According to Historic Tacoma, the buildings were identified as landmark eligible during the school district’s 2009 survey and inventory of historic structures. The effort to nominate Tacoma’s oldest schools is also tied to a two-page report completed in 2006 by a committee formed by Tacoma’s Landmark’s Preservation Commission. In that report, the committee concluded that 14 school-owned buildings might be eligible for landmark designations. Two years later, Tacoma Public Schools hired an architectural historian to complete a survey of Tacoma’s public school buildings and identify those that are historically significant. When the survey was completed, it showed that of the 55 school buildings owned by the district, 27 date back before 1960, which would make them old enough to at least meet the age requirement for inclusion on the city’s register. Many were designed by notable Tacoma architects Frederick Heath, George Gove, E. J. Bresemann, and Roland E. Borhek. The buildings also reflect a variety of architectural styles, including English Gothic, Tudor, and Gothic Revival.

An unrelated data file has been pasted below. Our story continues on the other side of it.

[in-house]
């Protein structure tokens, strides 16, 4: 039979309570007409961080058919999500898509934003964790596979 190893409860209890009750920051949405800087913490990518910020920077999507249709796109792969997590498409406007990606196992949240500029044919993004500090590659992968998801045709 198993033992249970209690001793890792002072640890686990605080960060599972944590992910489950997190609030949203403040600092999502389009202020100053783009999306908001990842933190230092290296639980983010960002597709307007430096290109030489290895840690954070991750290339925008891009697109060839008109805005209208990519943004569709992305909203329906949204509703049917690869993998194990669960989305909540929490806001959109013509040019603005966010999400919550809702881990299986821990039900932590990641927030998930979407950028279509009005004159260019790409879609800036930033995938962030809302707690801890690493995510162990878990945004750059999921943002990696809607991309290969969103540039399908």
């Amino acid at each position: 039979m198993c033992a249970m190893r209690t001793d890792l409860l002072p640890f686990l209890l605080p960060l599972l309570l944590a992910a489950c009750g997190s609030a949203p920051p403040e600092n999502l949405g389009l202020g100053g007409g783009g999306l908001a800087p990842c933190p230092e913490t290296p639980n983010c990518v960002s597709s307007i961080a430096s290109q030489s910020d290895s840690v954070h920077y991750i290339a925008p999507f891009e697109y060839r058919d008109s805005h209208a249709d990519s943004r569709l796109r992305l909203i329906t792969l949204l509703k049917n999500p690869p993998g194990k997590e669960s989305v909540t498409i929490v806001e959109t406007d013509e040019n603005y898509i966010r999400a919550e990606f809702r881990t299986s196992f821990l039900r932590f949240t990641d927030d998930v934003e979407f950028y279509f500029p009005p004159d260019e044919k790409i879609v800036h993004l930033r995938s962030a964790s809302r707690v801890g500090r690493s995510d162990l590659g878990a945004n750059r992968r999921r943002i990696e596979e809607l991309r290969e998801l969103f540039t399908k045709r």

“We feel to the extent that we can in a systematic manner develop an inventory and sensitivity toward those buildings which should receive a deeper analysis with an eye toward preserving them for the long term, we want to do that,” Pete Wall, director of planning and construction for the school district, told the Tacoma Daily Index in 2008.
In 2010, six Tacoma schools were added to the city’s historic register. The schools included Fern Hill Elementary School (8442 S. Park Ave.), built 1911; Central Elementary Administration Building (601 S. 8th St.), built 1912; Jason Lee Middle School (602 N. Sprague Ave.), built 1924; Stewart Middle School (5010 Pacific Ave.), built 1925; McCarver Elementary School (2111 S. J St.), built 1925; and Whitman Elementary School (1120 S. 39th St.), built 1952 on the local register of historic places. The nominations to landmark the buildings were supported by the Tacoma School Board, Tacoma’s Landmarks Preservation Commission, and Tacoma City Council.
More information about Historic Tacoma’s work on historic schools is online here.